LinkedIn Adds Martindale-Hubbell Ratings

LinkedIn has just announced that users can add new sections to their profiles. New boxes will be available for certifications, publications, and even patents, reflecting the broader types of users that LinkedIn has experienced beyond the business and IT communities. For example, I can now add my (American) nuclear medicine technology licenses, and my numerous speaking engagements, important to an aspiring litigator claiming some background in healthcare.

One new section might be of particular interest to lawyers. The Martindale-Hubbell Ratings, which provide scores based on client satisfaction and peer-reviews, are also available as a section feature. The two types of scores cover different types of practice which reflect that the client base for some lawyers tends to be other lawyers.

Displaying the rating allows other LinkedIn users to rate the lawyer right on the site by clicking directly on the profile. The company also states that articles and blogs will be profiled in the future.

Although this Lexis-Nexis product is used far more extensively in the U.S. than in Canada, the integration with LinkedIn could help make it the premeiere rating site for lawyers online.


  1. Omar the problem here is that rating of a lawyer is far too subjective , you can have clients who are over the moon happy for no real good reason or clients who are pissed at losing a case and blame the lawyer.

  2. Certainly, Mark.

    I don’t even try to suggest that those with higher ratings are necessarily better lawyers, and I have noted the limitations of ratings before.

    It doesn’t mean people, including clients, won’t use it.

  3. Hi Omar,

    Thanks for profiling the new LinkedIn application for Lawyer Ratings.

    Full disclosure – I am the product manager at LexisNexis Canada for, one of the sites where you will see the rating information (the other being

    One rating may be subjective. We’ve all heard of the lawyer who did a superb job but lost the case…their client may not be very happy, for reasons beyond counsel’s control.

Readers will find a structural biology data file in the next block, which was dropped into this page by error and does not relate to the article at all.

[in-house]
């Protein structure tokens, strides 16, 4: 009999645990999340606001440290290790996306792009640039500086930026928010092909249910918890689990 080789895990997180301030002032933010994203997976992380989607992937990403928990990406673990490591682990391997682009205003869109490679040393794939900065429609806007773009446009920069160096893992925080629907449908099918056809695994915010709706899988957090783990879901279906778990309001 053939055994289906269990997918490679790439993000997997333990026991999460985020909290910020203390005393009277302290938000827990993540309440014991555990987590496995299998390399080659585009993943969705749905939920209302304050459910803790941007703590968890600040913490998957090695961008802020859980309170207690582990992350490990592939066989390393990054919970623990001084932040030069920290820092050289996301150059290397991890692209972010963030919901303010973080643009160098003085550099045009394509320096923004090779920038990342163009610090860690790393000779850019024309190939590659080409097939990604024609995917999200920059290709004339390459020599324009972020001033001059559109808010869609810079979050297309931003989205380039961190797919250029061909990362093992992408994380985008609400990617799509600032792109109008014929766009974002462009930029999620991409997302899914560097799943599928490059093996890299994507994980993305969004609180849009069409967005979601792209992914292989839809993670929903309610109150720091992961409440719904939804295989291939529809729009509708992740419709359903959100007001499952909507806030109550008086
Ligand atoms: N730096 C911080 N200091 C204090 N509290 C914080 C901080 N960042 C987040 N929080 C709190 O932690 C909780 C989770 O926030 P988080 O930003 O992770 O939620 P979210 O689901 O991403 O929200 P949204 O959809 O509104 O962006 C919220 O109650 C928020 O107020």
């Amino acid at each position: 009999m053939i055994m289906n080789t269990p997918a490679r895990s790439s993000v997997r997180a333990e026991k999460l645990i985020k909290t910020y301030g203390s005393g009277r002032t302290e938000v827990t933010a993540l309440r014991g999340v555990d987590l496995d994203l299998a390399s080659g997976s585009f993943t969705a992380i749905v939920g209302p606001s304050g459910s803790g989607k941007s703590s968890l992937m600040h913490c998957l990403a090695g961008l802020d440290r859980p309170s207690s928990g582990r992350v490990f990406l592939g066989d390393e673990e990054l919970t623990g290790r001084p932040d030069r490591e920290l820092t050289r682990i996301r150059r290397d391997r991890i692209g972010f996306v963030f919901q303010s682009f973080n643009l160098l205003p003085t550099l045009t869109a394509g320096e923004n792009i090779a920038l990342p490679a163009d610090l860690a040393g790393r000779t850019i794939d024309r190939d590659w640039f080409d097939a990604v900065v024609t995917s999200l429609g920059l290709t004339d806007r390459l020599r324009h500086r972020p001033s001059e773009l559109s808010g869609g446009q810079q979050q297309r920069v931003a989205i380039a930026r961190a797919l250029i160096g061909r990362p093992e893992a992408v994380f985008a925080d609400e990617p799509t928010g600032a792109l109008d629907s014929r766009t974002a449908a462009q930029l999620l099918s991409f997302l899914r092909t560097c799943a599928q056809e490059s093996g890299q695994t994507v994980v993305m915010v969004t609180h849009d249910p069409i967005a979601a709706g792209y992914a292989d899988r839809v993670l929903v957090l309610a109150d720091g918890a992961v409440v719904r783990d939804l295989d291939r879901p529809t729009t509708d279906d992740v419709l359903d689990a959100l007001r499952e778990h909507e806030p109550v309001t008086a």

However, the real power of ratings occurs once there are many and then it becomes a trend. It is this trend that is very useful to consumers and others searching for a lawyer.

    Let us know if you want more information about this product – we are very happy to be supporting it and it is free for lawyers to use.



  4. Mr. Frank,
    Is it not true though, that the lawyers participating in the Client Review Ratings program have the option to view any and all Reviews prior to them being published on the site? And should it be a “bad” review that they do not wished published, then they may opt to remove the display of all their client ratings?

    And if this is true, then does this not set the system up to be skewed towards a positive trend? And does the lawyer continue to have control over whether the Ratings are displayed, giving them the ability to wait until the pendulum swings the other way before displaying the rating again?

  5. Mr. Robins,

    Great question!

    Lawyers cannot pick and choose which ratings to go live nor can they, for example, suppress the bad and keep the good.

    The functionality we do provide is that they have an all or nothing option.

    Your example would not be possible (suppress the bad until the pendulum swings the other way). When the pendulum swings the other way, if they want to display the good ratings, he/she will also have to accept the bad.

    What we do advise lawyers is to not be afraid of a poor rating and to look at it as a window inside their practice and perhaps there is something that can be improved.

    I hope this clarifies things. Please let me know if you have further questions.



  6. I would like to thank Greg for providing clarification on the rating features.

    It’s not often we get product managers commenting directly here in response to questions or concerns around a service.